UK election: May says Corbyn ‘simply not up to the job’ of PM
New polls shows Conservatives hold huge lead over Labour and underline May’s popularity
Theresa May during prime minister’s questions in the House of Commons on Wednesday. She repeated again and again that she alone could provide the “strong and stable leadership” Britain needs as it begins negotiations to leave the EU. Photograph: PA Wire
Theresa May used her last prime minister’s questions before June’s general election to accuse Jeremy Corbyn of being weak on national security and “simply not up the job” of prime minister. But she faced her own uncomfortable moment when she refused to commit to maintaining the current formula to protect the value of the state old age pension.
The prime minister took questions for close to an hour, almost twice as long as normal, as fresh polls showed the Conservatives holding a huge lead over Labour. Ms May is more popular with voters than any leader since the late 1970s, according to an Ipsos Mori poll for the Daily Telegraph. Sixty-one per cent say she would make the most capable prime minister, compared to 23 per cent for Mr Corbyn. The poll puts support for the Conservatives at 49 per cent, with Labour on 26 per cent.
Mr Corbyn accused the prime minister of running scared of voters by confining herself to closed campaign appearances among party activists. But Mr Corbyn’s spokesman said on Wednesday that the Labour leader would not take part in a televised debate if Ms May continued to refuse to do so.
“If you’re talking about a debate about the possible outcomes of the general election, you’re talking about Labour and the Conservatives first and foremost, so to have a debate among the opposition parties doesn’t meet that objective at all,” the spokesman said.
“We’ve made clear that this election is a choice between a Conservative government or a Labour government; there is no other possible outcome, and it’s extraordinary that the prime minister feels unable to face a television debate with the leader of the only other possible government that could come out of this election.”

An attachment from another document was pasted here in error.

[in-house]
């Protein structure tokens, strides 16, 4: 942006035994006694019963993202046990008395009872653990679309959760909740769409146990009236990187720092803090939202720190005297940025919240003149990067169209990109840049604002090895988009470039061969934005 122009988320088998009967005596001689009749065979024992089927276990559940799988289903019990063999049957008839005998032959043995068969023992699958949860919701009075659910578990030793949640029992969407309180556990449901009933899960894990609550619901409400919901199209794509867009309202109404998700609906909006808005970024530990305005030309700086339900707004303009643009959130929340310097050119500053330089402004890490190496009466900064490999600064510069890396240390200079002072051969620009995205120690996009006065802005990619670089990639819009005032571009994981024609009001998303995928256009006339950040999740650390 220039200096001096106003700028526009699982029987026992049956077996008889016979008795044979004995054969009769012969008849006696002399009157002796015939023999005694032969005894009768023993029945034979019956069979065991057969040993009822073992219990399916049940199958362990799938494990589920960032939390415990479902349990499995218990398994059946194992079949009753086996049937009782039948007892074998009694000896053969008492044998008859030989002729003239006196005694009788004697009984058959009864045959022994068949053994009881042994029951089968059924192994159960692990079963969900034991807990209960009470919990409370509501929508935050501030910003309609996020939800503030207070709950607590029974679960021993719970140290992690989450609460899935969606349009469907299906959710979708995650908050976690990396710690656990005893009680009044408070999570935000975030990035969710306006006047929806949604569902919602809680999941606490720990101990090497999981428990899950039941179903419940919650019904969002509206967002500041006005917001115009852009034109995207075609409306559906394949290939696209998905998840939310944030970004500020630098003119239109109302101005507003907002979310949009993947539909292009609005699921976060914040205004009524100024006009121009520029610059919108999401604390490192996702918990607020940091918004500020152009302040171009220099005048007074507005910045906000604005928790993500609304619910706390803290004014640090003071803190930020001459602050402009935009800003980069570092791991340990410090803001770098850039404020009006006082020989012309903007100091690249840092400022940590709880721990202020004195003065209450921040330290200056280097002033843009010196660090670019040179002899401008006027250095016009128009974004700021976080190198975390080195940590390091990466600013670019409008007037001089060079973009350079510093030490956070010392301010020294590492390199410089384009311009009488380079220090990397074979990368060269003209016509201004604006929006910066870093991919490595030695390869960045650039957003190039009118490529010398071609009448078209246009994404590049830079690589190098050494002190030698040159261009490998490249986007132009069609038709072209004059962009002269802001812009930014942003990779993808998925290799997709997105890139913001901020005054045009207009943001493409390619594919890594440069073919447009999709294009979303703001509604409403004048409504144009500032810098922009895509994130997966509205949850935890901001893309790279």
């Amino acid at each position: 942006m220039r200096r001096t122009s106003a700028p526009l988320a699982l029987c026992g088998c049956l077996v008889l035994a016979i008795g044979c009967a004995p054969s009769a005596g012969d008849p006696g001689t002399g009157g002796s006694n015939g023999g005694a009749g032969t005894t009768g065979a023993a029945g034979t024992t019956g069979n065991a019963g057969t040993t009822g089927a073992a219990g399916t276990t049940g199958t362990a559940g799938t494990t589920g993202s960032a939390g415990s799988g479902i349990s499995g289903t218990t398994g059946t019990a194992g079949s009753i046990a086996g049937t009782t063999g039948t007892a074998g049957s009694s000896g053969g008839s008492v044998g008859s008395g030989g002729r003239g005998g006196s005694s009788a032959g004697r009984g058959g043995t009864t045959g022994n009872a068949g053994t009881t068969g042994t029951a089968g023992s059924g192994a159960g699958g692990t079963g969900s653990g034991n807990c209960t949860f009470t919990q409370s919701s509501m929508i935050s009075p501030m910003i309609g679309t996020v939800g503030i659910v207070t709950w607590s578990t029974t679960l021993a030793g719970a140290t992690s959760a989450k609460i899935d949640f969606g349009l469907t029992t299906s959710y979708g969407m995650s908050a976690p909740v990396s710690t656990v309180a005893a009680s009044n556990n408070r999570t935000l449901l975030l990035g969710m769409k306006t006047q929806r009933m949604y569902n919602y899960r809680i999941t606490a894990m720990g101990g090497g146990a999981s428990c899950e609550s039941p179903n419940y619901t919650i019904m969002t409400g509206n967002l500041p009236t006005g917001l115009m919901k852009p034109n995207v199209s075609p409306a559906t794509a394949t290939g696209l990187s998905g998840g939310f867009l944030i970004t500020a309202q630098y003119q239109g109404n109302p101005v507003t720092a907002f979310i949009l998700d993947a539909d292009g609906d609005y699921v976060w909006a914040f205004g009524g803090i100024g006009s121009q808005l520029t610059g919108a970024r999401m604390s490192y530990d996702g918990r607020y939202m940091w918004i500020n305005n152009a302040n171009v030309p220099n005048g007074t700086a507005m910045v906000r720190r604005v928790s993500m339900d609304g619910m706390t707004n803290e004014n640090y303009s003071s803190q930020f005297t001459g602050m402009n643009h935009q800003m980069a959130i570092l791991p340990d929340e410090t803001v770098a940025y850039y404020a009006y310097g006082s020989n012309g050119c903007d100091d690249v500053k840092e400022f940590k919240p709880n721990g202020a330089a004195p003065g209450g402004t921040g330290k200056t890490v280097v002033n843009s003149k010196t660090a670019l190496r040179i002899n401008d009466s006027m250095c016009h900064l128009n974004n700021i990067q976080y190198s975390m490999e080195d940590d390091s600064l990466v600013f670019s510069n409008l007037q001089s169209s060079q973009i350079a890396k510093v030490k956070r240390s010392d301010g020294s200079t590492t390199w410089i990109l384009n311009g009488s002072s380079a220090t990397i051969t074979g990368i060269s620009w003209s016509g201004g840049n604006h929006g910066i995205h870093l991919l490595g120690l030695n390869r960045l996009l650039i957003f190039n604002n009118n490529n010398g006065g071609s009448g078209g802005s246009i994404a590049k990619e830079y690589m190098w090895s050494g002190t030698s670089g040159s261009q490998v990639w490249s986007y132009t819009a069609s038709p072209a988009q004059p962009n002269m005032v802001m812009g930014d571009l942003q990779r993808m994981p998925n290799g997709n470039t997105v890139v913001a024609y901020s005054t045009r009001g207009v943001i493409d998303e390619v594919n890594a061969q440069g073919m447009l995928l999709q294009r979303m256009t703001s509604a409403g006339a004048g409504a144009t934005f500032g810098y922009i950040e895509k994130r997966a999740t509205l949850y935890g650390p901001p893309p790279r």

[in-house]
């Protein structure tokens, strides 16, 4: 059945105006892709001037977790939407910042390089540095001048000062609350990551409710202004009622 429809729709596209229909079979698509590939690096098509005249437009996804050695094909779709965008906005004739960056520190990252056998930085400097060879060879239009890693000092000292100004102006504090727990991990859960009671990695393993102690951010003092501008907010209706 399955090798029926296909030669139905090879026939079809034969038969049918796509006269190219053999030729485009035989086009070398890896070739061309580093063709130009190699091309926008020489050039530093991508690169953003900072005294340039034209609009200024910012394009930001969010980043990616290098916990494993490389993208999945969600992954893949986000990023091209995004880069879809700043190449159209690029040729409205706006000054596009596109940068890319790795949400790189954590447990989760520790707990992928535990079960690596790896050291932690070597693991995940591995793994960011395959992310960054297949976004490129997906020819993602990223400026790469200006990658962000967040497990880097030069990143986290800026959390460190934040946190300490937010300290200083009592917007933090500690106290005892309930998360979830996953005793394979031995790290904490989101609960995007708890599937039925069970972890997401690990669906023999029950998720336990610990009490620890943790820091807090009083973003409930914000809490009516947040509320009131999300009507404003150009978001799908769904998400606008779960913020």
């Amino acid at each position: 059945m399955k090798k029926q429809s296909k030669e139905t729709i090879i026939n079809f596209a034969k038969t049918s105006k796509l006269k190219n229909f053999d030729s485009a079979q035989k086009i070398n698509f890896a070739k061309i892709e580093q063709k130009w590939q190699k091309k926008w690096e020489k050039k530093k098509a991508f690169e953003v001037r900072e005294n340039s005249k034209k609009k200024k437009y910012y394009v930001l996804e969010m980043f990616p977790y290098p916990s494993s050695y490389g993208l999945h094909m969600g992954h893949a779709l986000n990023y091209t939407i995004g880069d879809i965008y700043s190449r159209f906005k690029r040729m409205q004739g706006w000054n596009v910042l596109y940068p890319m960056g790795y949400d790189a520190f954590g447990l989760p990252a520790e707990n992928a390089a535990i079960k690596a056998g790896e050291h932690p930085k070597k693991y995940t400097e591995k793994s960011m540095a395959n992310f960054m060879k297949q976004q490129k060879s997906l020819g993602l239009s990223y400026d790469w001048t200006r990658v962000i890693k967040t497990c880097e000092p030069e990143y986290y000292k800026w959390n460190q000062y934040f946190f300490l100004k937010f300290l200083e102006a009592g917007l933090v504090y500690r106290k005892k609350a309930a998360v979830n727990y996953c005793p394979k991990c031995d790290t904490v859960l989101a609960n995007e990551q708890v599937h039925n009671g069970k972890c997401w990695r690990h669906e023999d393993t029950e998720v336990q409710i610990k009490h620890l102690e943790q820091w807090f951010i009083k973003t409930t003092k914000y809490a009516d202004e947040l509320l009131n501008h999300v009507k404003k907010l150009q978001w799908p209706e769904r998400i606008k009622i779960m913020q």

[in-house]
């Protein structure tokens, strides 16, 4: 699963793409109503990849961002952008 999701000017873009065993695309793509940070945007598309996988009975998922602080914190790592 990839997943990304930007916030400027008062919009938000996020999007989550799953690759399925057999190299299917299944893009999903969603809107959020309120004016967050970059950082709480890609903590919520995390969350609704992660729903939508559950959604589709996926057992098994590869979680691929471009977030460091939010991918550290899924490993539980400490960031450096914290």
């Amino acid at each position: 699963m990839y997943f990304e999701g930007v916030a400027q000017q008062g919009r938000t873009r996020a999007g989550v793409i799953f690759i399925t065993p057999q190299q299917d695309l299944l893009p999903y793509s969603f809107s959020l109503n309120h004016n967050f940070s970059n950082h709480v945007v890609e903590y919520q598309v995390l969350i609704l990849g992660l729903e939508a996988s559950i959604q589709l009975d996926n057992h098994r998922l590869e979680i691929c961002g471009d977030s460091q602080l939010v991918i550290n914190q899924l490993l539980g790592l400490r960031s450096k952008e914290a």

During prime minister’s questions, Ms May repeated again and again that she alone could provide the “strong and stable leadership” Britain needs as it begins negotiations to leave the EU.
Foreign secretary Boris Johnson returned to the theme on Wednesday night in his first speech of the campaign. Addressing the Lord Mayor’s Banquet in London, Mr Johnson suggested that Ms May and the Conservatives alone had the qualities necessary to lead the country into a new era as “a European and global Britain”.
“That is where leadership comes in. Clear leadership to navigate this age of uncertainty. We are determined to provide that leadership, to give people the security and certainty they need. Because there can be no more important task for a government that to keep people safe – and we must be prepared to do everything necessary to do so,” he said.
Mr Johnson was speaking as Ms May met European Commission president Jean-Claude Juncker at Downing Street to discuss Brexit and the foreign secretary predicted that Britain’s talks with the EU will be difficult.
“I have no doubt that the negotiations will be tough and some plaster may fall off the ceiling, I am also sure that Theresa May can pull it off, and usher in a new era of free trade deals,” he said.